Lack of supply has long been decried as the catalyst behind surging home prices -- and new analysis from the Canada Mortgage and Housing Corporation reveals just how far behind the nation is from building its way to affordability for all.
In a report titled “Canada’s Housing Supply Shortages: Estimating what is needed to solve Canada’s housing crisis by 2030,” the housing Crown Corporation finds current construction projections are still 3.5M units short of what is needed in order to address the supply and demand imbalance in the market.
According to the data, should the current pace of new building continue, it would result in an increase of 2.3M units between 2021 - 2030, reaching close to a total of 19M units overall. However, 22M are needed in order to provide affordable housing for everyone living in Canada, CMHC states.
Realizing affordable housing isn’t just about building shortfalls, though -- the CMHC points out that “housing supply alone won’t fix housing affordability challenges for everyone,” emphasizing that real change will come as the result of government support for the most vulnerable, as well as addressing existing housing inequities in the system.
“The scale of the challenge identified in this report is more important than the exact number of housing units required. Canada’s approach to housing supply needs to be rethought and done differently,” said CMHC Deputy Chief Economist Aled ab Iorwerth. “There must be a drastic transformation of the housing sector, including government policies and processes, and an ‘all-hands-on-deck’ approach to increasing the supply of housing to meet demand.”
CMHC also projects that the number of Canadian households will grow by over 2M -- to a total of 17.5M -- by 2030. Real incomes are set to grow by 17% over that time frame, with the five-year fixed discount mortgage rate hovering just over the 5% threshold.
“We want to restore affordability to levels last seen in Canada in 2003-04 when the economy was stable and housing costs were a relatively low share of the economy,” states the report.
Supply Shortages By Province
Not surprisingly, the report finds two-thirds of the 3.5M-housing unit gap is found in Canada’s most populous -- and expensive -- provinces of Ontario and British Columbia. According to CMHC, back in 2003 - 2004, the average household had to devote close to 40% of their disposable income to purchase the average home in Ontario, and nearly 45% in B.C. That ballooned to 60% in both provinces in 2021. “Restoring affordability levels in these provinces means cutting housing costs by between a quarter and two-fifths,” states the report.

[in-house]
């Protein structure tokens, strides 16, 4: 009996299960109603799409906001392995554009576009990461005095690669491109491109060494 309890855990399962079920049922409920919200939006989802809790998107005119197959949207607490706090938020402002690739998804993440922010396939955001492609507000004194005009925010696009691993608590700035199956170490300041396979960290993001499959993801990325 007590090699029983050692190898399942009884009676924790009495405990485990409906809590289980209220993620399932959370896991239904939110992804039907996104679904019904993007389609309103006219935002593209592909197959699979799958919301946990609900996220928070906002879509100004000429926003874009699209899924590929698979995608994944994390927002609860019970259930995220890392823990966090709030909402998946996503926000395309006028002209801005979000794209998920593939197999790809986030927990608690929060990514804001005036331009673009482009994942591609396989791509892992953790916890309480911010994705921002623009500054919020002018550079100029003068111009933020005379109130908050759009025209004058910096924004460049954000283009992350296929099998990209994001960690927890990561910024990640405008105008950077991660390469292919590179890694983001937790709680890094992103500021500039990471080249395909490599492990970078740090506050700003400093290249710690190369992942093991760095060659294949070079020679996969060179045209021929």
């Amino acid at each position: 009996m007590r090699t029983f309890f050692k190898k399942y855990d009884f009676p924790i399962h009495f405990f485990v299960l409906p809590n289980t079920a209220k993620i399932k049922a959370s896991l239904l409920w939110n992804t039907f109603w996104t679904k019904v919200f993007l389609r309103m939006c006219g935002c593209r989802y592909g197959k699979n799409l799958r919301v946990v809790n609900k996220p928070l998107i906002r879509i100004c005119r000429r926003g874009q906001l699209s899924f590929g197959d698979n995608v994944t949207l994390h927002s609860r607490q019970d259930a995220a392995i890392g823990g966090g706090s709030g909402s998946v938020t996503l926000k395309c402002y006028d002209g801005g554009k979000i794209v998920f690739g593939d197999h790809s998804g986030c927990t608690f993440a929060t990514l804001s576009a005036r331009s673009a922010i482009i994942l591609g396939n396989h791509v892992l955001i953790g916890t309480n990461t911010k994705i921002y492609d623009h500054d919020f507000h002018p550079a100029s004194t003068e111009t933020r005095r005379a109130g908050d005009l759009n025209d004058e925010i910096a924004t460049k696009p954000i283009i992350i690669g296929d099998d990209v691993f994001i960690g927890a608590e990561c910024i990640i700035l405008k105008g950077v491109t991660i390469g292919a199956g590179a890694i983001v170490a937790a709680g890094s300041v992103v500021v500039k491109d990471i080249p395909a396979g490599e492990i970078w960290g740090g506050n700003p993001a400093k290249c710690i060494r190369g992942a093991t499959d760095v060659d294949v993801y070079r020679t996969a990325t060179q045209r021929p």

Quebec has also been earmarked for its rapidly eroding affordability, having experienced a “marked decline” in recent years due to a growing supply imbalance, now requiring a fifth of all new supply.
The good news is that, for a household with the average level of disposable income, housing markets in other provinces remain largely affordable; though challenges persist everywhere for low-income households.
Based on a ratio of average housing cost compared to average incomes, the CMHC laid out what it would take supply and price-wise in order to achieve affordability in each province by 2030.
According to its most aggressive scenarios, in Ontario, home prices would need to fall to $499,000 from the current average of $871,000, with the affordability ratio dipping to 37% from 59. In order to achieve that, construction would need to ramp up by 28%, by 1.85M housing units.
In B.C., affordability would require an average home price of $679,000 (from the current $929,000), the ratio falling to 44% from 60%, and building to increase by 21%.
“Increasing housing supply to meet demands of middle-income Canadians means that house prices will move closer to their construction costs over time -- and not driven by the cost of land. A commitment by governments to increase housing supply across the spectrum and putting it into action will also change Canadians’ perceptions of how much gains will come from house price appreciation so demand growth will slow,” states CMHC.
Various Hurdles Preventing Supply
As has been a highlighted issue at various levels of government, effectively ramping up supply will mean fundamental change at the permit approval level -- such as addressing years-long delays -- as well as alleviating skills shortages and the supply-chain challenges that are pushing up construction costs.
“...the construction sector needs to become more productive as well because its productivity growth has been low in relation to the rest of the economy,” states the CMHC. “These challenges in construction are layered on long-standing challenges of progressing through the regulatory system to get new housing built.”
“Governments help by subsidizing housing costs for low-income Canadians. But achieving housing affordability for everyone in Canada will be done with increasing supply in the rental and homeownership market, and having this supply respond more quickly to greater demand. Developers must become more productive and make full use of land holdings to build more housing while governments must make regulatory systems faster and more efficient. Working together, the number of housing units built can be increased dramatically.”